Let us have a short series of interesting snippets from the Guardian, this time drifting back in time to 1912, when not many of us were around.

The remarkable amount of motor traffic driving through Northwich was getting to be a bit of a problem. Or so say the magistrates at the Northwich Petty Sessions when Harold Robert Hodgeson, a printer from Bromborough, stood before them.

He was accused of driving his motorcycle rather fast and causing a danger to the public on Station Road. A police officer on point duty reported that 300 motor cars and motorcycles passed him in four hours.

Sergeant Proctor was with PC Durnall, and they were standing at the crossroads opposite the railway station when a motorcycle and sidecar came hurtling over the bridge from the direction of Manchester.

The officers had the rider under observation for 300 yards, and he drove at a reckless and dangerous speed that he estimated was at least 20 to 22 miles per hour.

When the motorcycle was about 50 yards away, the officer stepped out and shouted, “pull up” the defendant applied the brakes, but the cycle continued for about 10 yards.

The officer asked him why he was riding at such a dangerous speed.

The reply was that he put on a spurt so as not to get caught behind a pony and trap, and before the motor coming towards him stopped him from overtaking.

Alfred Carter of 90 Station Road estimated that the speed the defendant was riding was at least 20mph.

The chairman said that the narrow streets of Northwich needed extra care and fined Hodgeson 10/- with costs (£58.50 today).

In the same year, the clerk of Weaverham Parish Council sent a letter to the county council asking for the erection of motor danger notice boards in the vicinity of Weaverham County schools.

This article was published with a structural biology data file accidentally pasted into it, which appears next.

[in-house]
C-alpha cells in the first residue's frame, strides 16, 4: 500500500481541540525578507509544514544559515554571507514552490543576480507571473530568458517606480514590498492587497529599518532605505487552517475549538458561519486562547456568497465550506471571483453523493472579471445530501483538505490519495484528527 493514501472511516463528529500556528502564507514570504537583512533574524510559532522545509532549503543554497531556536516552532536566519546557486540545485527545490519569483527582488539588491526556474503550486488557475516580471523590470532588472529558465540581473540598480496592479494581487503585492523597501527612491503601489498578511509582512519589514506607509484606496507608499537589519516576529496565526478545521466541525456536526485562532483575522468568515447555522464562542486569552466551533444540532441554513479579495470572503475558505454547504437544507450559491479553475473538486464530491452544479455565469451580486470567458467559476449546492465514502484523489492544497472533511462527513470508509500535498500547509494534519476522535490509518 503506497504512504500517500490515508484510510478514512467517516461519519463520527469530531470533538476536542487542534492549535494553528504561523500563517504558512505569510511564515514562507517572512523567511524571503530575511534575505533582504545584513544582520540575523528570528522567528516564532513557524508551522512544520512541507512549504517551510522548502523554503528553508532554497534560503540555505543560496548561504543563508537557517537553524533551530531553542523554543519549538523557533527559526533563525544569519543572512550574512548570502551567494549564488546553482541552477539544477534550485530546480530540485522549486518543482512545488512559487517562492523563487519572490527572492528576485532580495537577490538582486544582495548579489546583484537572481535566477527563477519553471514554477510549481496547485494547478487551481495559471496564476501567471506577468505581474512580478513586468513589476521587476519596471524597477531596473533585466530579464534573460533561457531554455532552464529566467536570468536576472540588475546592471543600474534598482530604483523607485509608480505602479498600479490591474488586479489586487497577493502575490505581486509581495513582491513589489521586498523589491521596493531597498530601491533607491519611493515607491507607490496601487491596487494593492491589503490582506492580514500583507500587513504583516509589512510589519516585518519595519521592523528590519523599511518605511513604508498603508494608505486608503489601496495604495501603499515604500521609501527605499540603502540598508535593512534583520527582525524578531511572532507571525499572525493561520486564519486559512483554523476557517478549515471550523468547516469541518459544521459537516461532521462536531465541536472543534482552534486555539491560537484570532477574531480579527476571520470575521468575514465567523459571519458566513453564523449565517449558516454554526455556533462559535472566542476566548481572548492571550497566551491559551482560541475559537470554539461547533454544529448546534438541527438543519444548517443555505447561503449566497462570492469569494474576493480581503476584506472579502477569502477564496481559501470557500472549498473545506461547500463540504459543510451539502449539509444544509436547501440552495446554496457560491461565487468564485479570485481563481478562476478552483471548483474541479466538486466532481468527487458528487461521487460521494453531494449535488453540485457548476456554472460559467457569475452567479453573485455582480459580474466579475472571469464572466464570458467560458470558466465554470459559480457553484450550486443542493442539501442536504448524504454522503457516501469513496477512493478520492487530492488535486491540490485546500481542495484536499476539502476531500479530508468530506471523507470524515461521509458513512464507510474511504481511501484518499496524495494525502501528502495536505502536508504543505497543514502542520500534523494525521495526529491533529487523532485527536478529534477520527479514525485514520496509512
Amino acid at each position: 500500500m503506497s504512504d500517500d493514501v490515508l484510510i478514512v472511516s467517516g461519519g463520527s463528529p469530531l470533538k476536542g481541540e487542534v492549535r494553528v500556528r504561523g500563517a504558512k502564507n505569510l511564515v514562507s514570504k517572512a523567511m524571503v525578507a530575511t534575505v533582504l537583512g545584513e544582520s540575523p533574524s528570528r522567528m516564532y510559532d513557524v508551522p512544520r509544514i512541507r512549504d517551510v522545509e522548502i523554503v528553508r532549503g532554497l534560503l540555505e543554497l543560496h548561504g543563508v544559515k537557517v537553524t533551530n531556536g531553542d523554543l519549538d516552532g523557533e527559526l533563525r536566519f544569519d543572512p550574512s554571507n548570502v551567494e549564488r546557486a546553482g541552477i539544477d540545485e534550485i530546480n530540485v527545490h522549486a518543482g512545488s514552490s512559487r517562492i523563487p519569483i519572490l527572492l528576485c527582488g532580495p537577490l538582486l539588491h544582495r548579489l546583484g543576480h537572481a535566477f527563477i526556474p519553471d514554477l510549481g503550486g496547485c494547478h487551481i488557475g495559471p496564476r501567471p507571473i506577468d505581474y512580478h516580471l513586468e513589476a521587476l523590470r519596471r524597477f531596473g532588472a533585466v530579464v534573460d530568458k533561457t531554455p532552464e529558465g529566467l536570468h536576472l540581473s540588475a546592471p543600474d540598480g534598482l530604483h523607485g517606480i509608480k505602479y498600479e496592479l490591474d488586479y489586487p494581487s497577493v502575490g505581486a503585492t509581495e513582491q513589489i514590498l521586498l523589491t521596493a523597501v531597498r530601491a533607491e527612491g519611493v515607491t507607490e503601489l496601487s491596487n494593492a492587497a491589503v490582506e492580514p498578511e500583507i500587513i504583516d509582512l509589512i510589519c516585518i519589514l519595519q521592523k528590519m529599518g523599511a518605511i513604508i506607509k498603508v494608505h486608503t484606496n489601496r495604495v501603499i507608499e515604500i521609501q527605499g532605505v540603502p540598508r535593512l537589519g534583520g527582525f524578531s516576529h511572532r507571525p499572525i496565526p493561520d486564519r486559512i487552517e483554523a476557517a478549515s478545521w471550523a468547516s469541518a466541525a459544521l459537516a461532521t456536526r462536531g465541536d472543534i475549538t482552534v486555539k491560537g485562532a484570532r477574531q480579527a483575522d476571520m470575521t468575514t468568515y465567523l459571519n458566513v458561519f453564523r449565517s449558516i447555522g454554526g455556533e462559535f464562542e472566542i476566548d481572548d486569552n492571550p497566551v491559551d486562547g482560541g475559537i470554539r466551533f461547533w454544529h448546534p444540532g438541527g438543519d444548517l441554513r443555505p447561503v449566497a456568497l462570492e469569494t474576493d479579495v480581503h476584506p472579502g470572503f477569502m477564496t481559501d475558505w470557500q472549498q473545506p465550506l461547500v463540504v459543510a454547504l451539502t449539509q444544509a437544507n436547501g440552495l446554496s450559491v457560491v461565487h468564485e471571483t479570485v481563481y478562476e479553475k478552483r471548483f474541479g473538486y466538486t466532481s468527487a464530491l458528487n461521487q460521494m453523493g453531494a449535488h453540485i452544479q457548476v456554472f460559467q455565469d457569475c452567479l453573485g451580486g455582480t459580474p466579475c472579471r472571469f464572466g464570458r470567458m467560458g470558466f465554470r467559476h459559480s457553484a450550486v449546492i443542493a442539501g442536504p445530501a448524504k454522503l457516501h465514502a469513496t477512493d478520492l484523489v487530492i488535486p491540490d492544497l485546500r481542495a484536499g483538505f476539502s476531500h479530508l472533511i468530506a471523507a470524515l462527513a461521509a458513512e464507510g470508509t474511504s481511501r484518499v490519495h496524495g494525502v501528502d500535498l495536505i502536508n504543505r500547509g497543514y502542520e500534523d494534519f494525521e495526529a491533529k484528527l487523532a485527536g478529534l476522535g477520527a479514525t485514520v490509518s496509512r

This was to ensure a measure of safety for children attending the school.

The Highway surveyor remarked that Forest Street was one of the most dangerous places in Cheshire!

Mr T.A Johnson also commented that the corner by the Gate Inn was also very dangerous.

The clerk was instructed to communicate with the county council to get the notice boards fixed.

Even in 1912, with far slower traffic on the road’s accidents did happen.

One involving a car being driven by the chauffeur of Mr Earl of Sandiway Cottage, Hartford.

The other was being driven by a gentleman from Blackpool who was driving from Tarporley to Warrington.

The cars met on a bend at Norcott Brook, and both cars were damaged. The one owned by the Blackpool gentleman was reduced to a hopeless wreck, and he received a serious scalp wound; the lady with him received a fractured shoulder.

As for Mr and Mrs Earl, they were more fortunate. They were travelling with the chauffeur driving and Mr and Mrs Earl with their little daughter.

Apart from Mrs Earl, who held on to both the car and her daughter, protecting her, Mr Earl and the chauffeur were thrown from the vehicle and escaped injury; Mrs Earl received just a few cuts.